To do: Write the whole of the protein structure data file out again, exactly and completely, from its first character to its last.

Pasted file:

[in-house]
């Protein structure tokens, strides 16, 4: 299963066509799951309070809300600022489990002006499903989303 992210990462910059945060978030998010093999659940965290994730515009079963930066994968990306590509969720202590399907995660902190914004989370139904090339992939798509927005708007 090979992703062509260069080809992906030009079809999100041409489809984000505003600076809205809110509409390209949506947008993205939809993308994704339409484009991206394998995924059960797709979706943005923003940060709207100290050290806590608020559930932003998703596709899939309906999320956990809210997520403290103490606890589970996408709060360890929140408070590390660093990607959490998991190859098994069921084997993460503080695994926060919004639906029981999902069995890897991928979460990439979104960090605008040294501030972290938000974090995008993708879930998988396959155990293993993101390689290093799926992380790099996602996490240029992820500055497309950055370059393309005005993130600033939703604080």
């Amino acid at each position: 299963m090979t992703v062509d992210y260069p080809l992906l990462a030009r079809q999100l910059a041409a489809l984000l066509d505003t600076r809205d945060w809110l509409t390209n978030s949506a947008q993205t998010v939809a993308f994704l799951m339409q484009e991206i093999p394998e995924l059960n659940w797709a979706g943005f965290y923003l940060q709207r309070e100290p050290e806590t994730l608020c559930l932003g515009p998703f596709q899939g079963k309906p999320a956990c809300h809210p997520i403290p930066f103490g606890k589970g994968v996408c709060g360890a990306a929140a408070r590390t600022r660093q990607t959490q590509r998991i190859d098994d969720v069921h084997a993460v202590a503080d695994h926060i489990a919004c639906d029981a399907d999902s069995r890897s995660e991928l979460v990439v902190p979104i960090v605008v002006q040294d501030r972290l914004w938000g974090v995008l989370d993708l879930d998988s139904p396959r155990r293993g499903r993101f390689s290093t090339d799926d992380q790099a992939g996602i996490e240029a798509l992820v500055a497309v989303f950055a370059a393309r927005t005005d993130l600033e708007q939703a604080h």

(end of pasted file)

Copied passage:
[in-house]
């Protein structure tokens, strides 16, 4: 299963066509799951309070809300600022489990002006499903989303 992210990462910059945060978030998010093999659940965290994730515009079963930066994968990306590509969720202590399907995660902190914004989370139904090339992939798509927005708007 090979992703062509260069080809992906030009079809999100041409489809984000505003600076809205809110509409390209949506947008993205939809993308994704339409484009991206394998995924059960797709979706943005923003940060709207100290050290806590608020559930932003998703596709899939309906999320956990809210997520403290103490606890589970996408709060360890929140408070590390660093990607959490998991190859098994069921084997993460503080695994926060919004639906029981999902069995890897991928979460990439979104960090605008040294501030972290938000974090995008993708879930998988396959155990293993993101390689290093799926992380790099996602996490240029992820500055497309950055370059393309005005993130600033939703604080």
């Amino acid at each position: 299963m090979t992703v062509d992210y260069p080809l992906l990462a030009r079809q999100l910059a041409a489809l984000l066509d505003t600076r809205d945060w809110l509409t390209n978030s949506a947008q993205t998010v939809a993308f994704l799951m339409q484009e991206i093999p394998e995924l059960n659940w797709a979706g943005f965290y923003l940060q709207r309070e100290p050290e806590t994730l608020c559930l932003g515009p998703f596709q899939g079963k309906p999320a956990c809300h809210p997520i403290p930066f103490g606890k589970g994968v996408c709060g360890a990306a929140a408070r590390t600022r660093q990607t959490q590509r998991i190859d098994d969720v069921h084997a993460v202590a503080d695994h926060i489990a919004c639906d029981a399907d999902s069995r890897s995660e991928l979460v990439v902190p979104i960090v605008v002006q040294d501030r972290l914004w938000g974090v995008l989370d993708l879930d998988s139904p396959r155990r293993g499903r993101f390689s290093t090339d799926d992380q790099a992939g996602i996490e240029a798509l992820v500055a497309v989303f950055a370059a393309r927005t005005d993130l600033e708007q939703a604080h």